In "modern times", Keaton is a poor man yearning for Leahy, who has rich parents. Leahy's mother, unimpressed with Keaton's bank account but interested in Beery's, decides on Beery as a match for her daughter. Keaton accidentally gets drunk at a restaurant where Beery and Leahy are dining, and Beery tricks the male half of another couple into punching Keaton, who stumbles home drunk. Later, Keaton impresses Leahy by playing a football game, whereas Beery is only a coach; Beery decides to play opposite Keaton. Keaton is overwhelmed by the bigger Beery, but ends up winning the game with an impressive touchdown. An irritated Beery frames Keaton for possession of alcohol and gets him arrested, simultaneously showing him a wedding announcement between him and Leahy — Keaton will be unable to stop the wedding while in jail. While shadowed by a guard, Keaton finds a criminal file showing that Beery has been charged with bigamy and forgery. He attempts to call Leahy to warn her. He accidentally escapes when the phone booth he is using is taken out for replacement. Keaton evades the police chasing him and makes it to the church in time to drag Leahy away from the wedding and into a cab. After showing her Beery's criminal file, he takes Leahy home and prepares to leave, but she kisses him. He declares to the cab driver that they are going back to the church. In the epilogue, they also go out for a walk — this time with their dog instead of children.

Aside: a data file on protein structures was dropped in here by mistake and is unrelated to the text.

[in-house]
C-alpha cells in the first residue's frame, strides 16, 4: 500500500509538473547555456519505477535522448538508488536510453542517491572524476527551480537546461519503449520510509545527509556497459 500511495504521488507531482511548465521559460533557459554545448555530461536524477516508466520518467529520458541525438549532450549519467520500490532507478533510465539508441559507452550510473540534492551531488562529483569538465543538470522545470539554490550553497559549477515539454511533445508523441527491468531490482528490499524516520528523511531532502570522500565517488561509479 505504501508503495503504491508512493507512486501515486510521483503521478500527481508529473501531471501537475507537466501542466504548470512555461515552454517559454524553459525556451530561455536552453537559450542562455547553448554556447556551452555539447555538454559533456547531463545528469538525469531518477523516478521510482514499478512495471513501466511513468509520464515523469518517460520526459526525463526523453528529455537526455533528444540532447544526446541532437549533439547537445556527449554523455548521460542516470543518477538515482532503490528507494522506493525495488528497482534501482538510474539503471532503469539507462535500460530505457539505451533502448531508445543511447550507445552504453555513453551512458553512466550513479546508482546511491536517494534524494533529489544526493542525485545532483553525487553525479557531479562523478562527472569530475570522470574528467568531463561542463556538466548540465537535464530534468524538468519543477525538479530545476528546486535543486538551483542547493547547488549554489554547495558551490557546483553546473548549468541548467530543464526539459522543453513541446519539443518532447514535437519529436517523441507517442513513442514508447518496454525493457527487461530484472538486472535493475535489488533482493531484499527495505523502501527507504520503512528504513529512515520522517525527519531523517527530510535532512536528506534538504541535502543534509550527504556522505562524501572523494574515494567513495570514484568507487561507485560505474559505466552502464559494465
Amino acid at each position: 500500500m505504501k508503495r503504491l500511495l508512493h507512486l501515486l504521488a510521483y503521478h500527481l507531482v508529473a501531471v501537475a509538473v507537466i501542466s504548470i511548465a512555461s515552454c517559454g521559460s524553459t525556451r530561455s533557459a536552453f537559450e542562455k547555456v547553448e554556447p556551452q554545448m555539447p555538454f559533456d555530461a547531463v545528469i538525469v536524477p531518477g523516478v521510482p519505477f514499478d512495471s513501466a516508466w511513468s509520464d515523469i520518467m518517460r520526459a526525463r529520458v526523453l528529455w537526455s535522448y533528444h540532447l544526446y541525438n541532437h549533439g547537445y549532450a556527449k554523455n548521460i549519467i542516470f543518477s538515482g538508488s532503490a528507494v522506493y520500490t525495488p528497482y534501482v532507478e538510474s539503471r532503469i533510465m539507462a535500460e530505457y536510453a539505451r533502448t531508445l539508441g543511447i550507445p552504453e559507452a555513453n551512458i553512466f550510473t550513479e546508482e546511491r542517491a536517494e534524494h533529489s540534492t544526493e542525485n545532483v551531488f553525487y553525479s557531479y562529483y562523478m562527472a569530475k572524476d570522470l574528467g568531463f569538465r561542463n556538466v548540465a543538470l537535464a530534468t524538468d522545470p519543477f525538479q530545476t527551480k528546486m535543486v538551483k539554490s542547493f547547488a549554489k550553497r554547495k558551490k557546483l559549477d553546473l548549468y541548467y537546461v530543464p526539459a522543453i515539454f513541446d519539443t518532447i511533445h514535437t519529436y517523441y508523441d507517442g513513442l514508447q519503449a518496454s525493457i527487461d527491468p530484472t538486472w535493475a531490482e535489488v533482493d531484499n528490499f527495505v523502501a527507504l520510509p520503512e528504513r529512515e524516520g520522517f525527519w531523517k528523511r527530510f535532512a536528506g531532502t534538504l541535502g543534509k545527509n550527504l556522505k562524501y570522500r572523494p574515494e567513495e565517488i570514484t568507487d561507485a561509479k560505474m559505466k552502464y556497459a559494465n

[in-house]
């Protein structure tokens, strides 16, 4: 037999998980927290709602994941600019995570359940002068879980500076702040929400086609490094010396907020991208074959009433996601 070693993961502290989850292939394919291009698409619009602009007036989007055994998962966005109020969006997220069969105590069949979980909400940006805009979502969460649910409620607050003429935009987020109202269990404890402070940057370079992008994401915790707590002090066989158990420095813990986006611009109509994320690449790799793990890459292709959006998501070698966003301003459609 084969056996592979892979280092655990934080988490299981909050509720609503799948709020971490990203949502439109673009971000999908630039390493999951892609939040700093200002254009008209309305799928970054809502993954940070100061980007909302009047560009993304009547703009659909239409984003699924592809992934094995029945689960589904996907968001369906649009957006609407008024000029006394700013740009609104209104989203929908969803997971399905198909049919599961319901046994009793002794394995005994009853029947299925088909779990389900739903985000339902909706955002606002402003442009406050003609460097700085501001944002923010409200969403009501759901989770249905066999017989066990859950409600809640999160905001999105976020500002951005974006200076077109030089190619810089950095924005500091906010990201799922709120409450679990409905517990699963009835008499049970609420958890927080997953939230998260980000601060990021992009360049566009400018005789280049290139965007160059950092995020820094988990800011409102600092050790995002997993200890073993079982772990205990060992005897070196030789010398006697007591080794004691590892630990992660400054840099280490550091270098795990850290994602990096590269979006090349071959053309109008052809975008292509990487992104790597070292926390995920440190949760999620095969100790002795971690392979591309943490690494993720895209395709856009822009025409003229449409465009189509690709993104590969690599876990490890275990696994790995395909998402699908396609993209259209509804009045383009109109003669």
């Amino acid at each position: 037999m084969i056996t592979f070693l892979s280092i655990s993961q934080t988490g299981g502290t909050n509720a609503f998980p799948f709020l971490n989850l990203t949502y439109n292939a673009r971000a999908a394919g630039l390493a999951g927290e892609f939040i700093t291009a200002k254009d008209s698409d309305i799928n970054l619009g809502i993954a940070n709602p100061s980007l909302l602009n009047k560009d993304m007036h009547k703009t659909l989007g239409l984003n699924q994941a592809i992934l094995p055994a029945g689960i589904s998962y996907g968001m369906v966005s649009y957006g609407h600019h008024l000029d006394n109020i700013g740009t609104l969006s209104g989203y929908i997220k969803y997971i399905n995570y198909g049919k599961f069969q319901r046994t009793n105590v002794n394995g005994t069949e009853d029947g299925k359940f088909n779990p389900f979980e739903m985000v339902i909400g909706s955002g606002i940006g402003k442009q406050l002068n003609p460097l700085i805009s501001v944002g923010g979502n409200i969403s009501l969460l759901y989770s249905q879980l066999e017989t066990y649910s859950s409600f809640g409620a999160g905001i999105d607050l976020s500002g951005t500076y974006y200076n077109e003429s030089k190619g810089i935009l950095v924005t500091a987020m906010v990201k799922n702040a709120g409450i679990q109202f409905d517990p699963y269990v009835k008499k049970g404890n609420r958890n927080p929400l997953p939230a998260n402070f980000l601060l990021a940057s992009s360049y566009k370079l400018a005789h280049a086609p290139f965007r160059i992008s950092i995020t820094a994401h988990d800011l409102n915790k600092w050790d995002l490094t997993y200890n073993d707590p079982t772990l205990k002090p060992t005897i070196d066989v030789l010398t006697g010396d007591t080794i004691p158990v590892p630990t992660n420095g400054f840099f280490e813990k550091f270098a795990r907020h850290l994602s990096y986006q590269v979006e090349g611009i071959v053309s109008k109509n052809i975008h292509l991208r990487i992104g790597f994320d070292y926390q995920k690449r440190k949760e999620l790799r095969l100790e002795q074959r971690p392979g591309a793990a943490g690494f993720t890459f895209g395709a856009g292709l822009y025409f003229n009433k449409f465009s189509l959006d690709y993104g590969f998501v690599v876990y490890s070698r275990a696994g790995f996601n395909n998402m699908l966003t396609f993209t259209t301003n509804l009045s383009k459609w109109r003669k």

In his October 1923 Life magazine review, Robert E. Sherwood wrote, "Although one has considerable difficulty in following the weird meanderings of Buster's plot (if any), one has no trouble whatsoever in greeting his antics with a hearty laugh. Of the three ages, the cave-man part is easily the most comic." [5]

The December 1923 issue of Photoplay said of the film, "It has its good spots, but is below Buster's standard." [6]

More recently, Dennis Schwartz felt that "Though overloaded with too much of a narrative for a Keaton comedy, some flashes of the Keaton genius occurs[ sic ]." [3]

Preservation status

A caption at the beginning of the Rohauer Collection print of the film states that when the film's negative was rediscovered in 1954, it was so badly decomposed as to be considered unsalvageable. Subsequent restoration work preserved the film for posterity, although a good deal of damage is still evident.

See also

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  1. "Three Ages (1923)". American Film Institute.
  2. Kalat, David (2023). Three Ages (Blu-ray audio commentary to the film). Eureka Entertainment.
  3. 1 2 Schwartz, Dennis. "Three Ages".
  4. Michelakis, Pantelis; Wyke, Maria, eds. (2013). "Silent laughter and the counter-historical: Buster Keaton's Three Ages (1923)". The Ancient World in Silent Cinema. Cambridge University Press. pp. 275–296. doi:10.1017/CBO9781139060073.018. ISBN   9781139060073.
  5. Sherwood, Robert E. (October 25, 1923). ""The Three Ages"". Life. Vol. 82, no. 2138. p. 24.
  6. "Brief Reviews of Current Pictures". Photoplay . New York: Photoplay Publishing Company. December 1923. Retrieved August 21, 2015.